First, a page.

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The 3 Rules of Air Leakage (Plus a Bonus!)


Here’s the thing. If you have anything to do with houses (home builder, remodeler, HERS rater, trade contractor, homeowner…), you probably ought to understand these three fundamental principles of air movement. Then you’ll have a better chance of knowing how to proceed when you have to pass a Blower Door test get a certificate of occupancy, when a new code (like North Carolina’s) requires you install make-up for the big range hood your client wants, or you just want to eliminate those drafts and be comfortable in your own home.

If you recall your Building Science 101, you know that we want to control the flows of heat, air, and moisture. To do so, you have to know how they work. That means understanding how the flow works, the driving forces, the pathways…

Ready? Let’s go.

1. For each cubic foot of air that leaks into the house, another cubic foot leaks out.

When there’s a hole somewhere in the building envelope and conditioned air leaks out of the house through it, you pay. Your heating or air conditioning system has done work to heat or cool that conditioned air that you’re losing, and you pay the fuel bill for it.

But that’s only half of the story. Not only are you losing the conditioned air, but you’re also pulling in unconditioned air through another hole (or perhaps the same hole if it’s big enough). When you turn on an exhaust fan in a bathroom or kitchen, you’re intentionally sending conditioned air to the outside. Each cubic foot that leaves is matched by a cubic foot of unconditioned air leaking in somewhere.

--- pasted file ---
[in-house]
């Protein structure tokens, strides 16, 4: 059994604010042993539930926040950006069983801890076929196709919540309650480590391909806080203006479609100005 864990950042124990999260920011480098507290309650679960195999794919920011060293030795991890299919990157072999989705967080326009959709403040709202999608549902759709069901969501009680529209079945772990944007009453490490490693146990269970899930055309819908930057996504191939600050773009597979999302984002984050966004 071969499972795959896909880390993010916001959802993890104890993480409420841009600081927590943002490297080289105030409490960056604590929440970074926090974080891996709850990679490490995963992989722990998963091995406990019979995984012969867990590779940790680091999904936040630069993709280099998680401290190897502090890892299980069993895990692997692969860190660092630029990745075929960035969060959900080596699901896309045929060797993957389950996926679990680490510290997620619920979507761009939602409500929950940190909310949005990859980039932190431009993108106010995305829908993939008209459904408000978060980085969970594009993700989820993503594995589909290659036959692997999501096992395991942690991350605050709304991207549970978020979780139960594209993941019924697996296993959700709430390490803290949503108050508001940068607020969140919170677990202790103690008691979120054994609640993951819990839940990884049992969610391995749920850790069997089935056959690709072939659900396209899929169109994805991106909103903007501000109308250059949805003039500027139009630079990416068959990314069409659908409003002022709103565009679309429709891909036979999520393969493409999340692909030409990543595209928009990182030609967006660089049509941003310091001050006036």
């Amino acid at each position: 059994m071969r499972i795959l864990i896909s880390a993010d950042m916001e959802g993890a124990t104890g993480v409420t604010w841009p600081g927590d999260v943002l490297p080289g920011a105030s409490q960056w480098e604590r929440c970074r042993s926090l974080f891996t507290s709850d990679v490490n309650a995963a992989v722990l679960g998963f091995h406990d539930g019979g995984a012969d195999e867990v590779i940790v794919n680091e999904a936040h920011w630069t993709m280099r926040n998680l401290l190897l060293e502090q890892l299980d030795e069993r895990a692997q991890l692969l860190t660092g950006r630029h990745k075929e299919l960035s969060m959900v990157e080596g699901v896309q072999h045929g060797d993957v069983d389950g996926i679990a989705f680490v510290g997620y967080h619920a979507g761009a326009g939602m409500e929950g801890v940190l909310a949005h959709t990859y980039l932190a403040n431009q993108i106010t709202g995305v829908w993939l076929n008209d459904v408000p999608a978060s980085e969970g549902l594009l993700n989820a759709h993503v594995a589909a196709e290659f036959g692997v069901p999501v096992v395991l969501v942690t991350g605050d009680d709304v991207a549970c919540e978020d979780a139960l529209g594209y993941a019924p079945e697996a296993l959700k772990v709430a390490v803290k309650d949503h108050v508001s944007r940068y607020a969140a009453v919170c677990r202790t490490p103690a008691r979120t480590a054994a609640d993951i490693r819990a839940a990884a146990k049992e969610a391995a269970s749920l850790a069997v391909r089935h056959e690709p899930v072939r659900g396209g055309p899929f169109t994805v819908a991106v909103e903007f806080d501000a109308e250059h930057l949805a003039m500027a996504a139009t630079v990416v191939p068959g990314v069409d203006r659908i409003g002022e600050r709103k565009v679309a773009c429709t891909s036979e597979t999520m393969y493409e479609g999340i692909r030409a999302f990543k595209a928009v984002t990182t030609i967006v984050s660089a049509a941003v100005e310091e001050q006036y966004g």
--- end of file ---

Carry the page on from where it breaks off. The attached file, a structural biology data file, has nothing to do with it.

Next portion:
2. Air flows from areas of higher pressure to areas of lower pressure.

This is the force behind air movement. Think of that time you were at a concert or a festival or a big party. It’s wall-to-wall people, and you have difficulty moving. Then, up ahead, you spy an open area. There’s hardly anyone there, so you make your way over there and break out from the crowd and have freedom to move again.

That’s what air does, too. This is actually a result of the Second Law of Thermodynamics, one of the most baffling and fun laws of physics that you’ll ever find. Really!

3. For air to move, it needs both a pressure difference and a pathway.

As I just stated under law number 2, air responds to pressure differences. It can’t do anything, though, if it’s got nowhere to go. You may have a house with a higher pressure than outside and minimal air leakage if it’s got no holes, the pathways that allow the air to move from high pressure to low pressure. That’s why we air-seal houses. We can’t eliminate all pressure differences, but we can reduce the pathways.

When there's a pressure difference and a pathway, air leakage can happen.

Pressure is the basic quantity we’re dealing with here, so knowing exactly what pressure is can be helpful.

Bonus: Air takes the path of least resistance.

This one isn’t really on the same level as the first three, but it’s still important. One area where it comes into play is when you’re trying to connect the cubic feet of air coming in with the cubic feet going out. For example, some people make the really stupid move of installing power attic ventilators in their homes. (Yeah, I really did say that!) Sometimes the soffit or gable vents that are the intended source of make-up air don’t give the greedy fan as much as it wants, or at least, they don’t give it as easily as that open chase down into the basement or the unsealed top plates in the attic. So it reaches down into the house and pulls conditioned air up into the attic.


Air is a fluid. It flows. It has pressure. The pressure can go up or down, and that’s what drives the flow. Air takes the shape of whatever space it’s in and can be kept there when it’s bounded by materials that are impermeable to air.